Government, we don’t take any money from the Government.”
1 Governance of a complex and modern community like iSPIRT requires multi‐level,
multi-purpose, multisectoral, and multi-functional units of governance. Polycentric
governance implies that these multiple independent units mutually order their relation-
ships with one another under a general system of rules.
5 We want the donors to represent the cross-section of the software product industry
so we invite big/small firms, those that have a global/domestic focus and are from
STARTING A NEW ROOM
Most new rooms get incubated inside an existing room and grow
big to become independent. This incubation happens to Pillars
(collection of rooms) as well. For instance, our Platforms Pillar
was part of our Policy Pillar in the early years before becoming
When we uncover a new constraint that holds back our mission,
the usual response is to spin up new effort in an existing room
to deal with this. If this new effort finds its own volunteers (that
is demand breeds its own supply) and is strategic to our mission,
we look at the option of creating a new room. Volunteer Fellows
Council (VFC) drives this conversation and make the final decision.
BECOMING A CORE VOLUNTEER
Every February, Volunteer Fellows Council (VFC) adds or replaces
Core Volunteers. The easiest way to become a new Core Volunteer
is to step up and Anchor an existing room or an orbit-shift. One
can also start a new room or a new orbit-shift in an existing room.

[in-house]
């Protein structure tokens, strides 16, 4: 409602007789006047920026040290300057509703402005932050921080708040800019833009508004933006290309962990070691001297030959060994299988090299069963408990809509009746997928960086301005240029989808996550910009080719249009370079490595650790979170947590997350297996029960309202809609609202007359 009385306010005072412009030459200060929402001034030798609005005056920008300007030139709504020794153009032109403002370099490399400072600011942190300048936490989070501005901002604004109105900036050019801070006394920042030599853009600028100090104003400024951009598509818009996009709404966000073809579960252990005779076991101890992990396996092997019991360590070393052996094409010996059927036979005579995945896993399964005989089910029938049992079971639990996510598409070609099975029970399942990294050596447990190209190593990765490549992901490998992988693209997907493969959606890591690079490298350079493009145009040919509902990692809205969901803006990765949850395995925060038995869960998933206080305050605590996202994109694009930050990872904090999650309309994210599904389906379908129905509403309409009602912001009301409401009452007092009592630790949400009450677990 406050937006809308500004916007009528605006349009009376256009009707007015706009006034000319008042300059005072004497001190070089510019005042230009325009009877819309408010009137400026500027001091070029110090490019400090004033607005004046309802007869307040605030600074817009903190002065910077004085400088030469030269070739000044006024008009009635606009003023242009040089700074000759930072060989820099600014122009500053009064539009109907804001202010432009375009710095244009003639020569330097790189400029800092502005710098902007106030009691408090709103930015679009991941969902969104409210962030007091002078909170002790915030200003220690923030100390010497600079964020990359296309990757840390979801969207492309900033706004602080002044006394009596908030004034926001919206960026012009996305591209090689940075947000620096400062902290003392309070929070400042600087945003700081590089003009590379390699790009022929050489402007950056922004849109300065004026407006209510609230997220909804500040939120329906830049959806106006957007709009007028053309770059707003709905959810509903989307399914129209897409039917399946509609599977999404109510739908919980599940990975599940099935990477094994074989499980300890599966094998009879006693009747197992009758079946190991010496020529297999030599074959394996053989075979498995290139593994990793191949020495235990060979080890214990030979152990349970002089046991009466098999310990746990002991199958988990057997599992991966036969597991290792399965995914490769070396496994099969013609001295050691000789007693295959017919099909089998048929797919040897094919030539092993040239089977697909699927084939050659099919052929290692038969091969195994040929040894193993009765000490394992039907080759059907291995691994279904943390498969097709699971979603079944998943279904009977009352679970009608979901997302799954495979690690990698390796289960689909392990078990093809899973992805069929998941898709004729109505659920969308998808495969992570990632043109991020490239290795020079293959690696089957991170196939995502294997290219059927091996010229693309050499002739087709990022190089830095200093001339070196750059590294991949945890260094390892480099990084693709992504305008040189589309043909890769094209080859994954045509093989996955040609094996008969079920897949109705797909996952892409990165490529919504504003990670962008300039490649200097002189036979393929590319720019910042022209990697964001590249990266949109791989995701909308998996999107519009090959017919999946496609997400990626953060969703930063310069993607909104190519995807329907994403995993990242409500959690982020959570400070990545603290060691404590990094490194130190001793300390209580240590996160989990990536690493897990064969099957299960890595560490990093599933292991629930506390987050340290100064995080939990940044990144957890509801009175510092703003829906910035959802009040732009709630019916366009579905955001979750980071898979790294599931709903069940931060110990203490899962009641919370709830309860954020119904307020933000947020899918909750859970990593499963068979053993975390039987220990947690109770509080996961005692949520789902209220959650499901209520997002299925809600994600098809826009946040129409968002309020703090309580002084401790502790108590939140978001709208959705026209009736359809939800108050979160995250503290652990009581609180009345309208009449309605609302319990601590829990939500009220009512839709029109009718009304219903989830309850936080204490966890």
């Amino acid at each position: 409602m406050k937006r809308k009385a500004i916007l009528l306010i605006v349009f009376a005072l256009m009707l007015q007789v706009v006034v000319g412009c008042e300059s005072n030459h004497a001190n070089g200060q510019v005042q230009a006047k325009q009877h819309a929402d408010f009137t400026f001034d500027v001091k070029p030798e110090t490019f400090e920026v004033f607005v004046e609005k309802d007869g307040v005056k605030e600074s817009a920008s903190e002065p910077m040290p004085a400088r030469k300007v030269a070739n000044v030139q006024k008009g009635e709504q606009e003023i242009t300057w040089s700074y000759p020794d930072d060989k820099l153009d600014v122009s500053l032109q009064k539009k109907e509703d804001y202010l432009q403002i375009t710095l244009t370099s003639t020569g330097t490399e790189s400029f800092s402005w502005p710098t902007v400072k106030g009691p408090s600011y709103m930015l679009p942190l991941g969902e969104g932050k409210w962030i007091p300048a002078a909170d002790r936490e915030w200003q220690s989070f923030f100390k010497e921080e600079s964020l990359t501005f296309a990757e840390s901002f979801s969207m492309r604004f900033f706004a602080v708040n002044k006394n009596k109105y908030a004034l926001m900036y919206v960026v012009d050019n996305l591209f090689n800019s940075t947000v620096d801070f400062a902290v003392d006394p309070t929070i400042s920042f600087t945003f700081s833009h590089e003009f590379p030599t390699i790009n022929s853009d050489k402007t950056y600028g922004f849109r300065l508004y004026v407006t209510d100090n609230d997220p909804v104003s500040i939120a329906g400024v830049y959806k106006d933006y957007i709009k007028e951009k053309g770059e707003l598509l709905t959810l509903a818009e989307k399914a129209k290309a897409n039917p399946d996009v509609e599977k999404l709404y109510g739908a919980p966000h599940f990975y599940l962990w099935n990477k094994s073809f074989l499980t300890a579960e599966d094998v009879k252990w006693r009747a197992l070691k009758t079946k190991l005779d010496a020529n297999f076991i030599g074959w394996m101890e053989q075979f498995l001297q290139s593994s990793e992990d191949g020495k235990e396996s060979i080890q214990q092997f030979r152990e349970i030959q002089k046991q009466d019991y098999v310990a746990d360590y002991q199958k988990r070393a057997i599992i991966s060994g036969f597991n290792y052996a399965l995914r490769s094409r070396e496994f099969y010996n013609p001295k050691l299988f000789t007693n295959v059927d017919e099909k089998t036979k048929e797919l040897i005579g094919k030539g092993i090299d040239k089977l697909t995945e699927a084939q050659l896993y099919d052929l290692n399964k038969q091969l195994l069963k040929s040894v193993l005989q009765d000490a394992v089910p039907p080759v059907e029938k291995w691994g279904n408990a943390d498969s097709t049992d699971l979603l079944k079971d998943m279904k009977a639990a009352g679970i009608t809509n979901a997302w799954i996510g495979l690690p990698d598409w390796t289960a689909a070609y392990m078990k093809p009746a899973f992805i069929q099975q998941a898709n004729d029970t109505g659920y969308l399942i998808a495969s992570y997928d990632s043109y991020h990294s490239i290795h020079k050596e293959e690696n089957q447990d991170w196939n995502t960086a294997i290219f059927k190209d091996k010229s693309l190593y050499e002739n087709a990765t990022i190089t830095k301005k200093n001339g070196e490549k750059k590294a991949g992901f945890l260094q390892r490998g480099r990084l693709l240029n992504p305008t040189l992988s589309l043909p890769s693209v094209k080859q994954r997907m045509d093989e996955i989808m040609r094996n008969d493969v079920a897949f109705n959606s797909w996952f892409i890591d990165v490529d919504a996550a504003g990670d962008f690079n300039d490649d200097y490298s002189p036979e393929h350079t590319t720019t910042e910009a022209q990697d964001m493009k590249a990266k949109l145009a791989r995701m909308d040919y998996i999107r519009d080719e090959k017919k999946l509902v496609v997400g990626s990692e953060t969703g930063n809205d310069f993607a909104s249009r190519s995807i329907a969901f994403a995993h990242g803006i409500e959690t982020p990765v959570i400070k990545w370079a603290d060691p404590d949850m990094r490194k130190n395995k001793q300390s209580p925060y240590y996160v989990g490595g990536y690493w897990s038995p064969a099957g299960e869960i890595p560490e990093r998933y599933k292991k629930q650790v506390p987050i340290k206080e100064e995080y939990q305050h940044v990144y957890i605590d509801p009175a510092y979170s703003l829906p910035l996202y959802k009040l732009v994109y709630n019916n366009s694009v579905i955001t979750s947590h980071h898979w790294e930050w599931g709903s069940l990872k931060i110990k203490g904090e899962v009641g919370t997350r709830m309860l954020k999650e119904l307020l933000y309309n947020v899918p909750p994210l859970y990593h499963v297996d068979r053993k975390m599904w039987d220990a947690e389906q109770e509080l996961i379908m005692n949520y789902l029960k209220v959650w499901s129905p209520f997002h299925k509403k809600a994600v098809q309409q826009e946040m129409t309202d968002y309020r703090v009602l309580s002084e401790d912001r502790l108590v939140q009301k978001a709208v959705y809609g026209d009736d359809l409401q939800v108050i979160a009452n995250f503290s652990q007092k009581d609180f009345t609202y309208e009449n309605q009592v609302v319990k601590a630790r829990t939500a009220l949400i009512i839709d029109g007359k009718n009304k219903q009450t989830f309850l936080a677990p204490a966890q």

Not all Core Volunteers are Anchors. Glue volunteers who exhibit
DWIT Working and Integral Thinking traits (see details about
these traits in the Handbook for Core Volunteers) also become
Core Volunteers. Alternatively, those volunteers who combine
thought-leadership and scholarship, often referred to as Veda
Deliberation, with DWIT Working also become Core Volunteers.
As you know, it is effortful to become an iSPIRT volunteer but
easy to stop being one. The reverse is true for Core Volunteers.
It is relatively easy to get noticed for your good volunteering and
become a Core Volunteer. However, staying a Core Volunteer is
tough as one has to maintain a consistently high level of volunteer
PART 3: HANDBOOK FOR
If no one answers your call,
Then walk alone,
(be not afraid) walk alone my friend.
If no one talks to you,
O my unlucky friend,
if no one speaks to you,
If everyone looks the other way and everyone is afraid,
Then bare your soul and let out what is in your mind,
(be not afraid) Speak alone my friend.
When dark clouds cover the sky,
When darkness engulfs the truth,
When the world cowers and bows before fear,
You be the flame,
The flame that burns you and banishes darkness from the world,
(be not afraid) Burn alone my friend.
To be a Core Volunteer you should be able to point to the dangers of